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I'm workshopping a sapient fantasy species, that, in lore, was designed by external forces to be a biological weapon. This species accomplishes this with a form of sexual parasitism that enables them to outcross with several other unrelated sapient species, while still propagating their own; i.e: an alien interbreeds with a human, but the offspring is a member of the alien's species only, rather than a true hybrid.

The problems I'm encountering are my own hang ups of making this still a dual sex system, as well as mental roadblocks with figuring out if this is a sustainable system or if the species would die off in a few generations (or less). I also do not want the offspring to be genetic clones of the parasitic parent, and, ideally, I would want them to incorporate at least some of the genes from the other parent, even if those genes are only responsible for superficial characteristics like eye color. I also want this set up where two opposite sex members of the same parasitic species can sexually reproduce with each other and create offspring with an even 50/50 combination of their genes.

My questions specifically are:

  1. Can this system exist while still retaining a dual sex system (male/female) where both sexes gametes overpower the gametes of their mate? Something similar has already been established for female 'aliens' in fantasy, such as the Asari from Mass Effect, but how would males be able to accomplish this? One concern is fetal rejection and gestation times in other species, and how they would be able to 'force' the 'incubator' (for lack of better words) to carry their young.

  2. Does this system exist in nature? From searching, I was brought to a lot of different terms, from Hybridogenesis to Kleptons, etc, but with my limited understanding of biology, nothing seemed to fit, but it's possible the jargon was just lost on me.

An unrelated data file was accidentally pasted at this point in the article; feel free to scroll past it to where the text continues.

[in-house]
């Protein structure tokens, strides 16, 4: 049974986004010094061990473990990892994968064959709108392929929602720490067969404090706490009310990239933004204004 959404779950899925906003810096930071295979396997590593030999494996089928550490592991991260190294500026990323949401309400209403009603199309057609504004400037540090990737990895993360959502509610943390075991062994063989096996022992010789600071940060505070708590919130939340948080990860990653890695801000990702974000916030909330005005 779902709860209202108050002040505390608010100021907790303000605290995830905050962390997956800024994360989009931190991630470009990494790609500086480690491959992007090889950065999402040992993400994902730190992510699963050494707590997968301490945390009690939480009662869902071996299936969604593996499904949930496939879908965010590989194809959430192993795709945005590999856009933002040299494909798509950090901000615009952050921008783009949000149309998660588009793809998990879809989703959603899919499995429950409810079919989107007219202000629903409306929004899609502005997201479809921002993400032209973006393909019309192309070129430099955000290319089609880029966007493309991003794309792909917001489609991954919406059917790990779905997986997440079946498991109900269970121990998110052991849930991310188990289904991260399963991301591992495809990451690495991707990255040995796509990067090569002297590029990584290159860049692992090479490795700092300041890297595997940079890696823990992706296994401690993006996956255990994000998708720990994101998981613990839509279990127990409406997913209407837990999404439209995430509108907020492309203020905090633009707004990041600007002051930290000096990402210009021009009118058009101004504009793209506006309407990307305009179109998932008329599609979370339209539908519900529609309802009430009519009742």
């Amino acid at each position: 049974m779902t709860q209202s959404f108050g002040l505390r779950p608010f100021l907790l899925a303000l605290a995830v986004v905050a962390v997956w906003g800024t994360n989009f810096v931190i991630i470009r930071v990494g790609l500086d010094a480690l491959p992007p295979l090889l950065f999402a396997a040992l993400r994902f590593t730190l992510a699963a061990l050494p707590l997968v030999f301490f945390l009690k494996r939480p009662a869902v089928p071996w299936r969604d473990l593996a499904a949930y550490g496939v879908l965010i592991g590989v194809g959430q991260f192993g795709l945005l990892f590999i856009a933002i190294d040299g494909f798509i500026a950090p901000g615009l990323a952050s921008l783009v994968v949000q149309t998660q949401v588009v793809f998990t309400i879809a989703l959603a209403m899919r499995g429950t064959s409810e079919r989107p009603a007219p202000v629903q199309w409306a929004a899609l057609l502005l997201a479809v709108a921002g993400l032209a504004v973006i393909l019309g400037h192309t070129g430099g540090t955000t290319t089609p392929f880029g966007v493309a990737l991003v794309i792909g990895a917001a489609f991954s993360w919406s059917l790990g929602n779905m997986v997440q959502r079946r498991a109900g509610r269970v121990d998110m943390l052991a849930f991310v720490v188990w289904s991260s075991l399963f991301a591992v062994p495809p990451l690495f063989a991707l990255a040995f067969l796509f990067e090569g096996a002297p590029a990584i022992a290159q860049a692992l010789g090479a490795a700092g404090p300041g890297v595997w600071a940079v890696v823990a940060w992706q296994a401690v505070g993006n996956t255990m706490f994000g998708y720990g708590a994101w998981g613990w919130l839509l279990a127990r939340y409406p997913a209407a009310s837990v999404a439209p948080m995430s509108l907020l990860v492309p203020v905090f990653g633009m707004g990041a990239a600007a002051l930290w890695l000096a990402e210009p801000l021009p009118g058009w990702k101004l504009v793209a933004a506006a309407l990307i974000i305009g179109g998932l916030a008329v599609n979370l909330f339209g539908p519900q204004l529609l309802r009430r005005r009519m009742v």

3. Is this system sustainable, or will it collapse from inevitable genetic bottlenecking or other structural weaknesses?

I have considered alternative solutions to this system, and I am okay with making some concessions as well. One such consideration was the parasitism being more similar to sacculina barnacles and their relationship with crabs (where they effectively castrate their host and substitute it with their own reproductive organs), but I'm not sure how this would scale up on a sapient species that otherwise reproduces sexually. I also considered having one sex be haploid, and one sex be diploid, or potentially just hybrids being haploid and 'pure' offspring being diploid, but I don't know what this would entail for any future generations. If it comes down to it, I am okay if the male/female sex distinction is purely superficial, and both 'sexes' on technicality have ovum and testes (albeit less developed or more developed depending on 'sex'), but I want to avoid the temptation for this species to just propagate via cloning. I do want the species to utilize some level of recombination for all of it's offspring.

Some details about the rules of the world: